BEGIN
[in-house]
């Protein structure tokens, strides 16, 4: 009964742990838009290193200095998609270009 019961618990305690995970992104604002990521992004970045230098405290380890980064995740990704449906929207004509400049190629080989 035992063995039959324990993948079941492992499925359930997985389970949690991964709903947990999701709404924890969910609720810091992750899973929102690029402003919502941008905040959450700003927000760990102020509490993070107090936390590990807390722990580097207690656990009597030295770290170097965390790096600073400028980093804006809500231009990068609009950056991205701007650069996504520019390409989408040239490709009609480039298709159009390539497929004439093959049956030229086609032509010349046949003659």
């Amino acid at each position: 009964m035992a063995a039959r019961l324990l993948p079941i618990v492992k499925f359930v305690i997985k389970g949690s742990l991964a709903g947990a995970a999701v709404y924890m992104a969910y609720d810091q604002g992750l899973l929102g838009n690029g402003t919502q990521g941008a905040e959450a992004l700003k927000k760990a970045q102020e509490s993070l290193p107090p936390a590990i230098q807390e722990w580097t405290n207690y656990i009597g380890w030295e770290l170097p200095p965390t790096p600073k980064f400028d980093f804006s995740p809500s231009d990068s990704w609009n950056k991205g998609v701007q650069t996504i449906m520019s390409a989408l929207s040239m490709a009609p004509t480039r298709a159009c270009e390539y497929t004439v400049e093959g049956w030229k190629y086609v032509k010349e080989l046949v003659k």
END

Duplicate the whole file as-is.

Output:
[in-house]
């Protein structure tokens, strides 16, 4: 009964742990838009290193200095998609270009 019961618990305690995970992104604002990521992004970045230098405290380890980064995740990704449906929207004509400049190629080989 035992063995039959324990993948079941492992499925359930997985389970949690991964709903947990999701709404924890969910609720810091992750899973929102690029402003919502941008905040959450700003927000760990102020509490993070107090936390590990807390722990580097207690656990009597030295770290170097965390790096600073400028980093804006809500231009990068609009950056991205701007650069996504520019390409989408040239490709009609480039298709159009390539497929004439093959049956030229086609032509010349046949003659």
């Amino acid at each position: 009964m035992a063995a039959r019961l324990l993948p079941i618990v492992k499925f359930v305690i997985k389970g949690s742990l991964a709903g947990a995970a999701v709404y924890m992104a969910y609720d810091q604002g992750l899973l929102g838009n690029g402003t919502q990521g941008a905040e959450a992004l700003k927000k760990a970045q102020e509490s993070l290193p107090p936390a590990i230098q807390e722990w580097t405290n207690y656990i009597g380890w030295e770290l170097p200095p965390t790096p600073k980064f400028d980093f804006s995740p809500s231009d990068s990704w609009n950056k991205g998609v701007q650069t996504i449906m520019s390409a989408l929207s040239m490709a009609p004509t480039r298709a159009c270009e390539y497929t004439v400049e093959g049956w030229k190629y086609v032509k010349e080989l046949v003659k």